Intended for healthcare professionals

Rapid response to:

Analysis

Drugs for pre-osteoporosis: prevention or disease mongering?

BMJ 2008; 336 doi: https://doi.org/10.1136/bmj.39435.656250.AD (Published 17 January 2008) Cite this as: BMJ 2008;336:126

Rapid Response:

Drugs for pre-osteoporosis: an example of prejudice-based medicine?

Dr Alonso-Coello and colleagues attack industry and some health care
professionals for advocating bone protective therapy for women with
osteopenia. In putting their case they reveal their ignorance of major
advances
that have occurred in the prediction of fracture risk, in particular the
utility of
clinical risk factors in improving fracture risk prediction. The majority
of
women who suffer a fragility fracture do not have osteoporosis as defined
by
a bone mineral density T-score below -2.5 SD,1 and one reason for this is
that many women have clinical risk factors that increase fracture risk
independently of bone mineral density.2 Hence, a woman with osteopenia (a
term that covers a wide range of bone densities) may have a higher
fracture
probability than one with a T score below -2.5 SD.. The recommendation by
the authors that treatment decisions should be based on the assessment of
absolute risk of fracture is hardly a revelation; similar statements by
experts
in the field can be found in numerous publications over the past 5 years
and
this strategy forms the basis of current European guidelines and of the
forthcoming WHO report and risk algorithm. Investigation of the ability of

drug therapies to reduce fracture incidence in high risk women, regardless
of
whether they have osteopenia or osteoporosis, has necessitated the
analyses
that are so maligned by Alonso-Coello and colleagues.

Other misconceptions and inaccuracies must also be mentioned. Whilst
there
may have been isolated examples of inappropriate marketing, there is
widespread acceptance among health care professionals for the need to
incorporate cost-effectiveness into decisions about treatment and, as
acknowledged by the authors, treatment of women at high risk of fracture
is
cost-effective.3 The description of the “rare but catastrophic
osteonecrosis of
the jaw” as a side-effect of oral alendronate therapy is scare-mongering
and
unbalanced; a causal relationship between oral bisphosphonates in the
doses
used for osteoporosis and osteonecrosis of the jaw has not been firmly
established.4 Finally, potential conflicts of interest exist in many
forms:
personal prejudices, as well as financial incentives can be a barrier to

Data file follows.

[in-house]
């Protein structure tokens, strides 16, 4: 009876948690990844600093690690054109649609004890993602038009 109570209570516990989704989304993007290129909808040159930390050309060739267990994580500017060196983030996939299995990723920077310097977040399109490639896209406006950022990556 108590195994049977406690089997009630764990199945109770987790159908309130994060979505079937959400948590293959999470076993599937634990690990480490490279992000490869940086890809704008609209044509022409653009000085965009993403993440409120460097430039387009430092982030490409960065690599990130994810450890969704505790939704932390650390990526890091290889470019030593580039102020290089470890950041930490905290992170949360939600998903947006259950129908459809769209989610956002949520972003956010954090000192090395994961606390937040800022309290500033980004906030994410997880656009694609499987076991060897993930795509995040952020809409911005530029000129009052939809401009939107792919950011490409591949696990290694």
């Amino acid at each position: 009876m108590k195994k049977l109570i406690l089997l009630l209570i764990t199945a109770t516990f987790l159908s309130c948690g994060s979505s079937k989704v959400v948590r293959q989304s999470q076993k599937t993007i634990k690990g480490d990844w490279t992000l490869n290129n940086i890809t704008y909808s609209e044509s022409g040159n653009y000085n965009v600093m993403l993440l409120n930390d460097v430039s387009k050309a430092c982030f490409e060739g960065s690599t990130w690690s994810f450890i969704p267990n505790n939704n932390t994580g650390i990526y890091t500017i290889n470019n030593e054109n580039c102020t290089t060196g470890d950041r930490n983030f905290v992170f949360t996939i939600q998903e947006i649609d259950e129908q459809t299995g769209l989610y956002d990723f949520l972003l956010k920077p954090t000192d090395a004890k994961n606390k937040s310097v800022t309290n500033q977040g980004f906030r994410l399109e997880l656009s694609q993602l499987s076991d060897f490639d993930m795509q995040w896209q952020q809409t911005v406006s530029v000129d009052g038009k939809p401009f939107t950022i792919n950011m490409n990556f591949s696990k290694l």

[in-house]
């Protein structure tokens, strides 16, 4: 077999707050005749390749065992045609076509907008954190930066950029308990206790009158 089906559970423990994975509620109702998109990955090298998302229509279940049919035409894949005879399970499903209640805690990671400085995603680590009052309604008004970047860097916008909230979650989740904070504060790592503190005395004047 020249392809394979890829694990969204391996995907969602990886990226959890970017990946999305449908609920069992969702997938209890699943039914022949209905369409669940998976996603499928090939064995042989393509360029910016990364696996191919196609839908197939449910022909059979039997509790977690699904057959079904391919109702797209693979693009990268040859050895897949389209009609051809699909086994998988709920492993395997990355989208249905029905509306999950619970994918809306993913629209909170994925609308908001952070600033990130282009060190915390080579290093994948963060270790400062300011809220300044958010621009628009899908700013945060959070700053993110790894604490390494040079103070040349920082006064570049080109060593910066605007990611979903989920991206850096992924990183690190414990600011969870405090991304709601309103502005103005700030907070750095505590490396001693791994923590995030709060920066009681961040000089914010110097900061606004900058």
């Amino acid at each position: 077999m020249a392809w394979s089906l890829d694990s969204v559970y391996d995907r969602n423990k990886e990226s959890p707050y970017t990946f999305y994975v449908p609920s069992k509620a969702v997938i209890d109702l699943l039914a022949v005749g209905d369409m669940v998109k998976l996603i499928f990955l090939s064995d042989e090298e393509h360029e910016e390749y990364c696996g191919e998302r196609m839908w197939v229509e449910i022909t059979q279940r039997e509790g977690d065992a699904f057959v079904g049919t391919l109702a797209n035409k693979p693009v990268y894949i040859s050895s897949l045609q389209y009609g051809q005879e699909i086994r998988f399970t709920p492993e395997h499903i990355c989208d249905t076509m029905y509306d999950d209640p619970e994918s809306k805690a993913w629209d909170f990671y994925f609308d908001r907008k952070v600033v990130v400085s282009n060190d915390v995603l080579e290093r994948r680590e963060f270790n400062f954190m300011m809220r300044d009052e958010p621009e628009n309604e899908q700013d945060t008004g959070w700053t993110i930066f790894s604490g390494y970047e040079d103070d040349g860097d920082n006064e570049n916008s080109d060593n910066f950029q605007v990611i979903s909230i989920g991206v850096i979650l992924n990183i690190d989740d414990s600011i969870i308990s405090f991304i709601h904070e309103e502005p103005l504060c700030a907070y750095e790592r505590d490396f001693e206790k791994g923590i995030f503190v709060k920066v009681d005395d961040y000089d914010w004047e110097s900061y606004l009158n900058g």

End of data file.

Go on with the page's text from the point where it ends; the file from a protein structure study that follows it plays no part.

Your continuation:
objectivity.

For those of us fortunate enough to have been involved in
osteoporosis
research and patient care over these last two decades, the emergence of
technologies for non-invasive assessment of bone mass and of a range of
effective therapeutic options has heralded a revolution in care for what
was
previously regarded as an inevitable consequence of aging. Indeed, the
pace
of these advances and their translation to improving human health has
resulted in more rapid progress in management than that seen in
cardiovascular disease and diabetes mellitus. Furthermore, the health
economic basis for appropriate utilisation of these translational
discoveries is
established and provides a rational use of scarce healthcare resources.
At a
time when governmental research agencies such as the MRC and NIHR are
calling for translation of medical research to improve human health, it
seems
anachronistic for our national medical journal to be espousing the view
that
such research, honestly undertaken, simply represents the end-product of
an
unholy alliance between corporate giants and unethical investigators. The
tone and content of the analysis by Dr Alonso-Coello and colleagues does a

disservice both to sufferers from the disease and to those in the field
who
strive to reduce the enormous mortality and morbidity attributable to
osteoporotic fractures.

1. Siris ES, Chen YT, Abbott TA, Barrett-Connor E, Miller PD, Wehren
LE et al.
Bone mineral density thresholds for pharmacological intervention to
prevent
fractures.
Arch Intern Med. 2004;164:1108-12.

2. Kanis JA, Oden A, Johnell O, Johansson H, De Laet C, Brown J et
al.The use
of clinical risk factors enhances the performance of BMD in the prediction
of
hip and osteoporotic fractures in men and women. Osteoporos Int.
2007;18:1033-46.

3. Kanis JA, Adams J, Borgström F, Cooper C, Jönsson B, Preedy D et
al. The
cost-effectiveness of alendronate in the management of osteoporosis. Bone.

2008;42:4-15.

4. Khosla S, Burr D, Cauley J, Dempster DW, Ebeling PR, Felsenberg D
et al for
the American Society for Bone and Mineral Research. Bisphosphonate-
associated osteonecrosis of the jaw: report of a task force of the
American
Society for Bone and Mineral Research. J Bone Miner Res 2007;22:1479-91.

Competing interests:
Prof Compston has received
payment for consultancy work
and/or speaking engagements
from Procter & Gamble, Eli Lilly,
GSK/Roche, Amgen, Pfizer,
Servier, Shire, Novartis,
Nycomed and Wyeth and has
been reimbursed for attending
scientific conferences by Procter
& Gamble, Eli Lilly, and Servier.
She receives funding for a grant
from Procter & Gamble and
Servier and has acted as an
expert witness in several cases
of glucocorticoid-induced
osteoporosis and in an
alendronate patent dispute.

Competing interests: No competing interests

10 February 2008
Juliet E Compston
Professor of Bone Medicine
Alun Cooper, Cyrus Cooper, Roger Francis, John Kanis, Eugene McCloskey, David Reid, Peter Selby for the National Osteoporosis Guideline Group
University of Cambridge School of Clinical Medicine, Cambridge CB2 2QQ